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Film Friday: "National Velvet" (1944)

To celebrate Mickey Rooney's 95th birthday, this week on "Film Friday" I bring you one of his best-remembered films, wherein he gave one of the most endearing performances of his career. Incidentally, this is also the film that made Elizabeth Taylor a star. 

Original release poster
Directed by Clarence Brown, National Velvet (1944) tells the story of Velvet Brown (Elizabeth Taylor), a 12-year-old girl living in a small 1920s English town with her parents (Donald Crisp and Anne Revere) and her three siblings, Edwina (Angela Lansbury), Malvolia (Juanita Quigley) and Donald (Jackie Jenkins). While walking home from school one day, Velvet meets a mysterious young drifter named Mi Taylor (Mickey Rooney), who has come to town in search of the Brown family after finding Mrs. Brown name and address in one of his deceased father's notebooks. As Velvet is talking to Mi, she sees a rambunctious horse being chased by its owner, Mr. Ede (Reginald Owen), and immediately falls in love with the animal, which she dubs "The Pie" and dreams of owning.

Velvet invites Mi to dine with her family and Mrs. Brown gives no indication of ever meeting his father. However, she insists Mi spend the night in a room in their stable and later convinces Mr. Brown to give him a full-time job as a delivery boy at his butcher shop. That night, Velvet asks her mother if she knew Mi's father and learns that he had trained Mrs. Brown for a Channel swim, the first woman to do so. The next day, Velvet accompanies Mi on a delivery in order to pass by Mr. Ede's farm to catch a glimpse of The Pie. As they witness the gelding make a spectacular jump, Mi, a former jockey, tells Velvet that The Pie has what it takes to win the Grand National Steeplechase. The Pie's subsequent rampage through the village leads Mr. Ede to offer the horse up in a raffle and Velvet eventually wins him. After charming her parents into letting her enter The Pie into the Grand National, Velvet manages to persuade Mi to train the horse by promising him one-half of any of their winnings. Months later, the pair arrives in London for the contest and suddenly find themselves with no jockey. Velvet then tries to convince Mi to ride The Pie, but he tearfully refuses, explaining that during a race in Manchester, he caused a collision that resulted in the death of another jockey. Just as Mi realizes he must face his fears, Velvet decides to impersonate a boy and ride The Pie in the Grand National herself. Can she do it?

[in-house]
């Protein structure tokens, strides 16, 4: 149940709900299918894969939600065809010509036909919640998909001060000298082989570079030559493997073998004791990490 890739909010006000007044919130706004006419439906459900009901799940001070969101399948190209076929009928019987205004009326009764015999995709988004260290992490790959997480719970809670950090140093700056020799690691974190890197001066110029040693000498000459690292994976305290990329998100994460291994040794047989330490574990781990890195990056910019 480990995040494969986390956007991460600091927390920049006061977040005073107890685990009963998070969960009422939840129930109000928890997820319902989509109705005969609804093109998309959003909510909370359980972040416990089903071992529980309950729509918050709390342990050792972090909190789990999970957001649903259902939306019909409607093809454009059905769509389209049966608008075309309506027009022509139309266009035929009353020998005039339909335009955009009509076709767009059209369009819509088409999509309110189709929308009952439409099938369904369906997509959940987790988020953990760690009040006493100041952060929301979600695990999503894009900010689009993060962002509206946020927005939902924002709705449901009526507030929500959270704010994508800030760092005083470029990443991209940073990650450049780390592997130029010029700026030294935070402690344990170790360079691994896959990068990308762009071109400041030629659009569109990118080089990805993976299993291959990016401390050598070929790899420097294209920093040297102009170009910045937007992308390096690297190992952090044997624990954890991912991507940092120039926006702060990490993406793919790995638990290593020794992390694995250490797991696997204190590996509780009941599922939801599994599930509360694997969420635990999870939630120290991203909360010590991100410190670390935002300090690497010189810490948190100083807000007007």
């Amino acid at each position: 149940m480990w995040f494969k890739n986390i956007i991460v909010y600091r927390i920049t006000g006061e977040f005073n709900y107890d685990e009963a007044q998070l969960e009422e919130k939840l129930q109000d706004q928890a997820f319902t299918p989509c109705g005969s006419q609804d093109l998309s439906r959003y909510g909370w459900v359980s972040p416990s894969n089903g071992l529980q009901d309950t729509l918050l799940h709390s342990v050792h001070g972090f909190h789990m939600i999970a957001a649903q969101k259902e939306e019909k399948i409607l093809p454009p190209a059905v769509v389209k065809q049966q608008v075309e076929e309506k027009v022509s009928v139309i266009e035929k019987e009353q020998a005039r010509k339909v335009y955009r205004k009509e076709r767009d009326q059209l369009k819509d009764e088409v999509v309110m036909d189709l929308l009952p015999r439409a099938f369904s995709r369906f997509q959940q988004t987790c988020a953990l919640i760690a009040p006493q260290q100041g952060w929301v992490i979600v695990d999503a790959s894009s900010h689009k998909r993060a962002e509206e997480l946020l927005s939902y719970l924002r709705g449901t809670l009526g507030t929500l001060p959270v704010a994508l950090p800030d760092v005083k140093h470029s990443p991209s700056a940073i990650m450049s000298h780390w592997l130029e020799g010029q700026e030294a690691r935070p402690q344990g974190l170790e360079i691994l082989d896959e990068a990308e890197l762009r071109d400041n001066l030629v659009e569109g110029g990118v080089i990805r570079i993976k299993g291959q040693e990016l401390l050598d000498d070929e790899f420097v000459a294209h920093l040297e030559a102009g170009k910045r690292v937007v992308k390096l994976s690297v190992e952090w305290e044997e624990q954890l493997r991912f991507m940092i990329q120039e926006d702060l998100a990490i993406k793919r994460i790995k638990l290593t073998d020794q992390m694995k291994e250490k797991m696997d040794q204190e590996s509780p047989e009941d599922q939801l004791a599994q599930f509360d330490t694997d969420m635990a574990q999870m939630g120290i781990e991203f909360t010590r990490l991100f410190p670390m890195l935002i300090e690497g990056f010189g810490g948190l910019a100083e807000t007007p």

Mi Taylor: Great? Do you think that greatness just hatches like Mally's canaries? Someday you'll learn that greatness is only the seizing of opportunity clutching with your bare hands 'til the knuckles show white.

Born into a military family in 1899, English author Enid Bagnold published her first book in 1917, an account of her experiences as an Army nurse during World War I entitled A Diary Without Dates. After she married Sir Roderick Jones in 1920, the couple established residence at North End House in Rottingdean, where they raised four children, the eldest of which growing up with a special fascination for horses. By the age of nine, her daughter Laurian was already an accomplished horse rider and her ambition was "to own a livery stable and to walk about in riding breeches with her hands in pockets." Trained by Bernard McHardy, a former steeplechase jockey with "an air of mystery," Laurian entered the Sussex gymkhana scene in the early 1930s, winning several cups and rosettes "from Devonshire to Richmond."

In the summer of 1934, inspired by Laurian's obsession with horses and her triumphs at the local fairs, Bagnold began writing about the "female-equine relationship," featuring "the race itself as the dramatic climax." Determined that everything in this story be accurate, Bagnold checked regularly with McHardy, in addition to making a careful study of the Jockey Club Rules and going to the Liverpool Autumn Meeting at Aintree. With simple line illustrations made by Laurian, then thirteen, National Velvet was published in early 1935 and won immediate acclaim, both in England and the United States. Although Bagnold always maintained that the book was "for grown-ups not children," National Velvet quickly became a young adult classic, one which has never been out of print.